“Hey girl, when are you gonna pick up your copy of my book,” wrote the author-turned-publisher. I looked at the note in my inbox like a dog looks at his pet parent when he wants praise for chewing up a new shoe.”
She was kidding me, right? Why the heck would I buy her book when I had my own book for sale and at the same price? Plus, I’m an avid reader of Sci-Fi/Supernatural/Thriller, not Urban Romance. She would have known that if she had bothered to read my Myspace profile page.
I wrote back, “Sure, when you pick up my book,” She wrote, “I’m sorry, I thought you were my friend Mel from North Carolina. Good luck with your book” “Thanks, you too,” I offered.
She knew good and well; I wasn’t “Mel from North Carolina.” But I knew she was a writer who suffered from the same affliction most author-publishers suffer from: “I don’t know my readers.”
This lack of business planning is possibly reaching epidemic proportions among the Literati because the author is an artist. This creative type may or may not have a proclivity for business. Therefore, the last thing on the creative entrepreneur’s mind is pinpointing a group of people with similar wants and needs that may want your product.
In fact, most entrepreneurs suffer from the same syndrome and fail to acquire enough customers to keep them in business. Does that mean there aren’t enough prospects? Heck no! There are 300 million people in the United States, and that’s plenty of prospects.
What? Did someone say all those people can’t be considered prospects? By Jove, you got it. No one’s market consists of 300 million people in the US unless she sells the air we breathe. Therefore, why do most entrepreneurs think they can sell to anyone in-ear or eye-shot of their pitch? They can’t. They can only sell to people who are receptive to their product.
There are two ways to find out which prospects will buy your product; knock on many doors and ask to make a sale or figuratively prepare a buffet, set the table, and see who shows up hungry. You may not know what your dinner guests need to eat, but you know what they want. In this case, they want to satisfy their hunger. Now that you have the home-field advantage (Ex. email marketing list or personal/business cards, cell number, etc.), you can discover your guests’ wants and needs through observation and communication.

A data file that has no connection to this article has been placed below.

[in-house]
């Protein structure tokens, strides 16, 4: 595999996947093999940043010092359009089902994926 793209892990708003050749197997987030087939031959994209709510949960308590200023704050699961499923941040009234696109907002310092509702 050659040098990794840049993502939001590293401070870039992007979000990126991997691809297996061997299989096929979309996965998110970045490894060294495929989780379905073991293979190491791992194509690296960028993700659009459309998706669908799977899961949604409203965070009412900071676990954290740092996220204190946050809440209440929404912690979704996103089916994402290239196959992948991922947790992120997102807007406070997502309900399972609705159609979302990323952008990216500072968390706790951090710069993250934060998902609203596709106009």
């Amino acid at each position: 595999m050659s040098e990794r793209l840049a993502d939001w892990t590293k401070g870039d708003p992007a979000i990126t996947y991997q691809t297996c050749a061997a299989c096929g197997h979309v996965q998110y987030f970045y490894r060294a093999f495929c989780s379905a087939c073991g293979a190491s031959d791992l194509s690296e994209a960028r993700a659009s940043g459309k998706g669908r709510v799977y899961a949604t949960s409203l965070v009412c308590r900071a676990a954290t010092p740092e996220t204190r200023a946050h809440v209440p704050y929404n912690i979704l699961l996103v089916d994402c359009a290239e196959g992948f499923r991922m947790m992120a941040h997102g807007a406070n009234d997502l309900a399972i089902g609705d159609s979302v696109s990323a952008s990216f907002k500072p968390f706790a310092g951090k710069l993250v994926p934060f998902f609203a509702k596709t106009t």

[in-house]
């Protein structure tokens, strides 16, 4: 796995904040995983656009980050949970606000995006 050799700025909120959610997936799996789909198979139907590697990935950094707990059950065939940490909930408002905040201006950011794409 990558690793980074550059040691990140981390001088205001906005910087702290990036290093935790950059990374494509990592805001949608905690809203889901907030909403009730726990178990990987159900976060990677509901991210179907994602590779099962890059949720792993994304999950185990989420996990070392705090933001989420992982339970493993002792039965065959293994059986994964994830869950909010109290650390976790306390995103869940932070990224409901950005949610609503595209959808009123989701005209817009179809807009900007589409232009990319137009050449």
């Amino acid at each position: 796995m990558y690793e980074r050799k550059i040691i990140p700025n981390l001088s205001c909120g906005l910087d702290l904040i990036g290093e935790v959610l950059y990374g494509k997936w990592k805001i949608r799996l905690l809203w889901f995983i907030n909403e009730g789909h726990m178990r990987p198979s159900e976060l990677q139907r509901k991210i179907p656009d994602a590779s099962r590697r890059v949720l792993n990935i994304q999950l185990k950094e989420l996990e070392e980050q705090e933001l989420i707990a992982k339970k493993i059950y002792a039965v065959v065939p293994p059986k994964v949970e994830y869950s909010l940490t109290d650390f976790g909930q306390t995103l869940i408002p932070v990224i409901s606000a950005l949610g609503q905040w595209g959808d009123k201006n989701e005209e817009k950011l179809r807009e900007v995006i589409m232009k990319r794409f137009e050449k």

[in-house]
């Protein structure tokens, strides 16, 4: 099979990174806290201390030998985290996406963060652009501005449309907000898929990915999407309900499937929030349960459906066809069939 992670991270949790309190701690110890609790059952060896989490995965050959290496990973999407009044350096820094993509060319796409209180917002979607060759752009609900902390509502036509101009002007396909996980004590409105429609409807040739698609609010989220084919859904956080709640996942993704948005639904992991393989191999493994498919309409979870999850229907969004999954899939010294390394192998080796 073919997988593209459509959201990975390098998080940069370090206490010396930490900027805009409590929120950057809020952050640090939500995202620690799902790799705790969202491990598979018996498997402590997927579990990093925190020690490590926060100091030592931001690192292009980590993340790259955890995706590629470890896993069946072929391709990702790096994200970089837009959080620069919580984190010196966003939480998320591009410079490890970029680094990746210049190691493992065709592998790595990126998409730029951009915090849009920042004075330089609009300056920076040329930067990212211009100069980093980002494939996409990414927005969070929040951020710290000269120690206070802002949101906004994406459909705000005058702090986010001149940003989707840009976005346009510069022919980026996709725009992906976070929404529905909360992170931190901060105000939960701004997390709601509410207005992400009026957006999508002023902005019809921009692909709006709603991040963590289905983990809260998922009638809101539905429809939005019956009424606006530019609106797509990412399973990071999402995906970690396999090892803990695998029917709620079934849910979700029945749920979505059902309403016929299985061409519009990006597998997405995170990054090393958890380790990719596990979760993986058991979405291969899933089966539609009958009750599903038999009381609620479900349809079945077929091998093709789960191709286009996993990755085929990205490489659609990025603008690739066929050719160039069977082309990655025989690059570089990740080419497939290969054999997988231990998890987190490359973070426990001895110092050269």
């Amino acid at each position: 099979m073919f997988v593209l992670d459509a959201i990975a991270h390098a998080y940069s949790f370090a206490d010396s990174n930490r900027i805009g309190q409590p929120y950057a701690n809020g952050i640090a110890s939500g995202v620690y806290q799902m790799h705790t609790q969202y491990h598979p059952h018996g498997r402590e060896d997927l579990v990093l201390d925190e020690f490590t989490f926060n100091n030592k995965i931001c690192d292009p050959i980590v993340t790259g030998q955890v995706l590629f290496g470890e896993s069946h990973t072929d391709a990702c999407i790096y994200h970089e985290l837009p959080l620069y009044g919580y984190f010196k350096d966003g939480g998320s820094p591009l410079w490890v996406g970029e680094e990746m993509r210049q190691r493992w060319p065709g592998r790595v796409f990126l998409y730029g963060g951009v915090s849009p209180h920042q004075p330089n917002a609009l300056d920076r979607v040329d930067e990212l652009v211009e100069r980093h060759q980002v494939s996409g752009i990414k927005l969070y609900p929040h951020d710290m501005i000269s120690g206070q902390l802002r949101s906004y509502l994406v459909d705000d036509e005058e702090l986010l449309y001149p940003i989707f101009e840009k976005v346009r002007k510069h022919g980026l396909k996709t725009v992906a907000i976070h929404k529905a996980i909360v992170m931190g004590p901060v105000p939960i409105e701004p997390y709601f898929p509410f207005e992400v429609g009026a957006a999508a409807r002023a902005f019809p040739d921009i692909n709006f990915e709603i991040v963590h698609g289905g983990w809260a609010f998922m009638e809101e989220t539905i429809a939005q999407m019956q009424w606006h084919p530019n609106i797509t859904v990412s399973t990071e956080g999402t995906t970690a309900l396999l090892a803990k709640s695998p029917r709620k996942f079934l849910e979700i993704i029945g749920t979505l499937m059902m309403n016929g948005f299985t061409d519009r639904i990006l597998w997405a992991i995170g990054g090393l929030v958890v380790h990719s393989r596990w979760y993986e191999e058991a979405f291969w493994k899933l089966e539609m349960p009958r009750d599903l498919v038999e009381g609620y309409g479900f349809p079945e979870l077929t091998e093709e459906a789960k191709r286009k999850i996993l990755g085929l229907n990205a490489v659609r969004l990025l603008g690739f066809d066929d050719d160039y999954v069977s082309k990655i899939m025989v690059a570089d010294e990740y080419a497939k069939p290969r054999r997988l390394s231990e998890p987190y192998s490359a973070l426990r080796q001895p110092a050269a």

In determining who will most likely buy your product (in this scenario, your book), you must first determine the following:
- What problem does my book solve? (My heroine shows the reader how to mend a broken heart)
- Why does my book solve that problem? (Although my book’s heroine’s problem is universal, her solution is unique.)
- Who has this problem? (The jilted lover)
- How does my book help the prospects? (My heroine gives the book-buying jilted lover an adventure and how to heal)
- Where can prospects go to get this help? (My books’ platform should be the ideal destination)
- When can prospects expect relief from their problem? (Once the prospect buys and reads the book.)
If you’re not interested in making a full-blown strategic marketing proposal, at least answer those questions.
You’ll quickly learn:
- Who are your likely customers?
- Where your customers”live” metaphorically speaking.
- How you can develop a relationship with your prospects to get your product in front of them.
- If your book can satisfy your prospects’ needs.
- If your customers will buy again and refer your books to friends.
When you determine who your book helps, it will reveal other businesses already helping the group. This information will allow you to form a partnership and go through the back door to sell to their ready-made market. Also, your research will reveal your competition under the right conditions. Those competitors could become allies.
Finally, once you know who is in your audience, you’ll know how to communicate with them. You’ll know what they want and need and how you can be of assistance in helping them get it.
The latter is the foundation for developing a solid relationship with your customers and potential stakeholders, who will eventually form a sustainable network for your book business.
(c) 2009 MH
Update 2016: As for the author-turned-publisher I mentioned initially, I heard she now has a thriving publishing business. I didn't say knocking on many doors doesn't work - it just may take longer.